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Shoes and Craft

A shoemaker's blog about shoemaking

Tag Archives: shoemaking

I posted several tutorials in the past 5 years, on youtube, wordpress, behance, several forums so pretty much all the social media I could reach and imagine (and: had access).
I start to feel that these don’t get enough attention – most probably, because it is hard to find them. So here they are, I collected them. Read and learn.


Let me know if I should post any more. I will consider if I would do it. On the other hand – as I expressed this opinion a many times – I only believe that a Craft should be taught personally, from a good teacher. Internet is a great help, but for the basics, for really good, deep knowledge a teacher is a must. No video, no book, no nothing is a good alternative, wherever you are, whatever your situation is – without proper tuition you loose your money and your time and only make ‘almost’ good pieces.

If you mean shoemaking seriously (I mean you want to learn it) consider to come at least on of these courses:


HIgh Heel Tutorials


Metal Toe Tap






Toe stiffener lasting


Insole preparation for English welt


Flip Flop


Render a High Heel


Derby render




Making a High Heel shoe


Finishing a Shoe


Cemented Construction


German Welt


English welt


Norwegian Sewn (not welted!!)


Welt Making


Skiving Heel Counter

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– don’t pick anything I already posted

– if you don’t have basic knowledge, you might not want to choose something advanced

– practical questions, are very much welcome

So guys? What do you want to learn next week?

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Before we jump in it – I must warn you – DO NOT START to make a Norwegian, if you don’t have any experience with hand-sewn techniques, because there will be a step, when you need a really steady hand and you can screw up your work with one little sloppy move. I warned you.

We attach the insole and make sure the shank part curls up – we want to make a shank support, so we might want to deal with the technical specification too. This will be educational I promise.

Continue reading this article ›

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The story continues.. I hope a long long way. I bought all the furnitures, sewing and other machines and use them. I work on the same table what 20 years ago – funny, isn’t it? 🙂  I still using old sewing machines, and 100 year tools.. actually those 20 years old things are quite new.


Let’s start with a sneak peak picture. I made it today, when I was about leaving. I thought some people would be interested to see what I am working on..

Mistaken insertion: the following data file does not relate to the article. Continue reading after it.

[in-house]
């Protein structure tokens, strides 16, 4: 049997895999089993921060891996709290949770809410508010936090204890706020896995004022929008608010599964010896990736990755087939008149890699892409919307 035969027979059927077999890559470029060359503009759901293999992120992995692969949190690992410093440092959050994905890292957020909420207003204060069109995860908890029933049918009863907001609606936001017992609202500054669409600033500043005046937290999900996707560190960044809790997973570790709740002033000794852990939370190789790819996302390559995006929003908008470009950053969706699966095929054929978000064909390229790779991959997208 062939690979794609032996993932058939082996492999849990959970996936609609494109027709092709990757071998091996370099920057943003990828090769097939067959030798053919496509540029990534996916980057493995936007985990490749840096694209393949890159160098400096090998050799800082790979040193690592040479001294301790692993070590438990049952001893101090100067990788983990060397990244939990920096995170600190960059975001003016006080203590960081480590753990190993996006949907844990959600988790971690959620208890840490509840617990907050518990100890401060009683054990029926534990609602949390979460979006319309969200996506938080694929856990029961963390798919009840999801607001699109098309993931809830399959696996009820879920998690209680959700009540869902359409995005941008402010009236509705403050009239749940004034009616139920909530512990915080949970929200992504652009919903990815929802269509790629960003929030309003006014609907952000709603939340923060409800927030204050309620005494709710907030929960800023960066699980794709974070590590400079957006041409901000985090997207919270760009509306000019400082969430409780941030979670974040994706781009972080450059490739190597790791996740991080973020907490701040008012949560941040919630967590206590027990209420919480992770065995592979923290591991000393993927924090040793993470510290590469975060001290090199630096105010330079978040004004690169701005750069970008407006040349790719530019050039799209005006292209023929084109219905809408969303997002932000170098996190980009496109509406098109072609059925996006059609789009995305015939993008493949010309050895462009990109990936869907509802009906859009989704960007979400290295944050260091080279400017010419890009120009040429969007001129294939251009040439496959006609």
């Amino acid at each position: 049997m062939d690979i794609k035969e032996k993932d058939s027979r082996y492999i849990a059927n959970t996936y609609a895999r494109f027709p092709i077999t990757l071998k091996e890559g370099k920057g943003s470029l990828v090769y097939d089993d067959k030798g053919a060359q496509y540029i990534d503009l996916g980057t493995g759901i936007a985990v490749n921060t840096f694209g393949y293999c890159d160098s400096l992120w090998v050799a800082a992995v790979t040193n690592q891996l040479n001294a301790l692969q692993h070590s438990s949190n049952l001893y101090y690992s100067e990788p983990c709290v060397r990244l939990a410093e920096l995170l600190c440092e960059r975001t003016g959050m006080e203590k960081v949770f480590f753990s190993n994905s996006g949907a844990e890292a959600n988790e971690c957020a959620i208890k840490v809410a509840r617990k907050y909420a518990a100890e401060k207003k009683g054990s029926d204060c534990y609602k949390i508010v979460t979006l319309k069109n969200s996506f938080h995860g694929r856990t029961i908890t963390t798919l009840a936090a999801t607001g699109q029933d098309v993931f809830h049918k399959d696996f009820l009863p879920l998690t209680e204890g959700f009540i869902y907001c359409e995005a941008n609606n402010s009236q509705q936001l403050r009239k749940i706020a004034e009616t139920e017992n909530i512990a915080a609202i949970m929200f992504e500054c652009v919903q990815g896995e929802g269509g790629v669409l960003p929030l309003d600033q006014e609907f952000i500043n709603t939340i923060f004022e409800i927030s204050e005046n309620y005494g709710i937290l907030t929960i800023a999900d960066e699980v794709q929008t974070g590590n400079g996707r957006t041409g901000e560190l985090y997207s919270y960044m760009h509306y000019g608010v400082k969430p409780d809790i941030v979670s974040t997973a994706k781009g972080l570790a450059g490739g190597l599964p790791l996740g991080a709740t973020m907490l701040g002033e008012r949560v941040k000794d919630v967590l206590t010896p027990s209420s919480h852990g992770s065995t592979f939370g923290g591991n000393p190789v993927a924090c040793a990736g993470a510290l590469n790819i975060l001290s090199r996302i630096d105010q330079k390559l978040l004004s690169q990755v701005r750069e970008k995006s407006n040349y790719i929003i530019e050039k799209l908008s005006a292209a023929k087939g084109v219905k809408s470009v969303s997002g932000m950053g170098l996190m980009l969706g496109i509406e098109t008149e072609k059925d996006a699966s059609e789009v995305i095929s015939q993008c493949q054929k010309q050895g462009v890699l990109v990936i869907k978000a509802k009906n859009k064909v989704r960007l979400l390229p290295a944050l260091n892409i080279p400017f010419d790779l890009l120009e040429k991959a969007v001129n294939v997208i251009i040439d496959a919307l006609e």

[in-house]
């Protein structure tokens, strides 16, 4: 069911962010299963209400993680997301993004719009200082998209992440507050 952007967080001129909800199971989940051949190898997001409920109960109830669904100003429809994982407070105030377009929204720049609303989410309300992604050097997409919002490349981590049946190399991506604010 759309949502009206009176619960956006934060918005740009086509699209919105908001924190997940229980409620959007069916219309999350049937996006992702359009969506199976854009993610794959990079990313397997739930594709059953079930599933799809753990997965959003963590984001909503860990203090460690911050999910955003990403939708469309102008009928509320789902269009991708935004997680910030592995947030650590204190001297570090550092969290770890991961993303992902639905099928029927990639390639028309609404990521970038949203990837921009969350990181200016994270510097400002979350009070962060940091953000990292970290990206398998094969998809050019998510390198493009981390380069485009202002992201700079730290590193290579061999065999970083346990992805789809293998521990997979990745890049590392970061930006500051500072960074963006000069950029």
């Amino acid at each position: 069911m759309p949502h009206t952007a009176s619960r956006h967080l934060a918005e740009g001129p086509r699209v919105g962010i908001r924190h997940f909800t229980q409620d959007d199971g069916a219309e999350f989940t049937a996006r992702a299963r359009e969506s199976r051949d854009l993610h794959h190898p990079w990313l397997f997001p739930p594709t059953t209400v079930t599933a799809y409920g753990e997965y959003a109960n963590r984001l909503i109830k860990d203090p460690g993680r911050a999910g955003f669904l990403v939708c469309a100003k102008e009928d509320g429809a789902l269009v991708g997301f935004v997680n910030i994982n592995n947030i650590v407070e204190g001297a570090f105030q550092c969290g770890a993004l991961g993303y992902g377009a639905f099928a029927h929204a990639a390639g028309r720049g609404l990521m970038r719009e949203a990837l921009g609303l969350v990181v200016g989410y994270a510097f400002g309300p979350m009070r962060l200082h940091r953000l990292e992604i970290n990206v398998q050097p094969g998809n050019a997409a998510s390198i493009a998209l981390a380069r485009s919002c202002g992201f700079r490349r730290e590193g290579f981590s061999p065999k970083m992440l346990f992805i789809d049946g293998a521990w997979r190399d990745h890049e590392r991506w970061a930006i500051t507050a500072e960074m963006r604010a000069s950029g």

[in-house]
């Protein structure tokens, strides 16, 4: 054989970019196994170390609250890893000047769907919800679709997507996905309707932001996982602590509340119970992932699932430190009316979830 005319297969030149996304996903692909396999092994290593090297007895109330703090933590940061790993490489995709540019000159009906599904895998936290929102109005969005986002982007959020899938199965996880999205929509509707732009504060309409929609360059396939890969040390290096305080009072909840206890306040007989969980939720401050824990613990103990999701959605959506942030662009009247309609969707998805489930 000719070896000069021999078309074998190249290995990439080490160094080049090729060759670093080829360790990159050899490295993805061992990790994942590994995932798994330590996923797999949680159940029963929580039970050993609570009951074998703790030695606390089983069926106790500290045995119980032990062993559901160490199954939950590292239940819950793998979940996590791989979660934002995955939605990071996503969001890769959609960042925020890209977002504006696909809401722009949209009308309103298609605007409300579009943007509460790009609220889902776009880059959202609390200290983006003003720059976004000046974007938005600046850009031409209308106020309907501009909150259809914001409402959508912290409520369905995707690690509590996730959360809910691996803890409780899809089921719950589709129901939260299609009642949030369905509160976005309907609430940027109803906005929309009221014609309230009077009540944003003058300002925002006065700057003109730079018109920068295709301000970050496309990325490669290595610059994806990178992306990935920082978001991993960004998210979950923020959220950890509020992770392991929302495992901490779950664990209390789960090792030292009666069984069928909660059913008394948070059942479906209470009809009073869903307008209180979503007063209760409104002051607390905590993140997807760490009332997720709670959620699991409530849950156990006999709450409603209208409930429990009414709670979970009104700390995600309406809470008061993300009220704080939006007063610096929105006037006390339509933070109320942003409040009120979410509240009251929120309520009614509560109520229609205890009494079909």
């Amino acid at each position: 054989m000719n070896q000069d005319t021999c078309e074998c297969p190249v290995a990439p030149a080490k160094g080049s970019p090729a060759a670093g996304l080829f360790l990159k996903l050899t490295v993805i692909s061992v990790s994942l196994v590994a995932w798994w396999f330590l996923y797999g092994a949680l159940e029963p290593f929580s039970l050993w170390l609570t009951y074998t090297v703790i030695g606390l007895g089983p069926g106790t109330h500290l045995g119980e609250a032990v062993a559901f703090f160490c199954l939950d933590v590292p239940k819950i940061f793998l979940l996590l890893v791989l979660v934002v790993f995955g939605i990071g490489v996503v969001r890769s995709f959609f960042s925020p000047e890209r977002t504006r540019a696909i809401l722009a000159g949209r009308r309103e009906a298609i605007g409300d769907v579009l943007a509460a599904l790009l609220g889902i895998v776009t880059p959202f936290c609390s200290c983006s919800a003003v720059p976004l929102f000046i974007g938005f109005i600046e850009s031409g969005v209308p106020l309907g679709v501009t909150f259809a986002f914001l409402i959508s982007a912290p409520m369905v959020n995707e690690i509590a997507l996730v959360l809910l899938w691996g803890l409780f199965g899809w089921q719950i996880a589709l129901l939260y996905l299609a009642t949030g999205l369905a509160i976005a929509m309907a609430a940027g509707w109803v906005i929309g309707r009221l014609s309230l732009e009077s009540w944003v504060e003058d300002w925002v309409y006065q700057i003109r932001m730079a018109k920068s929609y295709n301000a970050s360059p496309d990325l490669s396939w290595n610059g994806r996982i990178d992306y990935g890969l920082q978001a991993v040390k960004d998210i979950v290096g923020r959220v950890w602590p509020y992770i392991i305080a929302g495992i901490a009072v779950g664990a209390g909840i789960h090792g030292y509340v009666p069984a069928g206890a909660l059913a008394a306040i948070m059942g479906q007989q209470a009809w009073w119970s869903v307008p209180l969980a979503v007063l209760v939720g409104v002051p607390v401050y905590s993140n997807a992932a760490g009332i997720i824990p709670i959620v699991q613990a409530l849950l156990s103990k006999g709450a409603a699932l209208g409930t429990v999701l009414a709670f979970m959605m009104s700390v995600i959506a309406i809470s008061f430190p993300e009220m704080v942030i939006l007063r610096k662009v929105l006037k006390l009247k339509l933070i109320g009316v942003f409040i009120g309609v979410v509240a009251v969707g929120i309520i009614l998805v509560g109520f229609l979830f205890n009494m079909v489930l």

shoes in progress

These are my actual orders.. Some of them are just laying on the last, without stiffners, some are lasted, waiting for welting and finishing.

First in the row: a new adlaide (I hope it is the name in English). Nothing special…except its material, which is VERY special. The leather has been tanned in Soviet Union, many years ago. Half veg-tannad, hal chrome. Most probably this leather is made for the high ranked army officals’ boot. Almost 2 mm thick, very durable, perfect for bespoke shoes. I have only a few hides from an old shoemaker, no more will come or appear on the market most probably.

Second is a chukka – for myself. Winter is coming. 🙂

Then a straight cut oxford, and an other wholecut from the mentioned material.

This one:

This is the method for fixing the upper to the insole, without synthetic (or any) glue. This method is really ancient (I will teach it in my NY course). If someone wants to have something really special – he can have it. Goes to pegged shoes.

[B](There are anyone here who thought about why shoemaker prefers pegged shoes, instead of sewn?
I met many old masters in the last few years, and almost all of them wear pegged shoes.. hmm. [/B]

Finally a nice story about my calf-stingray oxford I posted before:

The customer of this shoes didn’t take it on yet. Actually he keeps it in the display cabinet (?). Very nice from him, very low efficient advertisement for me… 😦

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I decided to continue blogging here, instead of – which hosted my blog, as a thread, but to tell the truth, wasn’t so practical to follow (or frankly impossibile after a certain point). Anyway: thanks styleforum for that!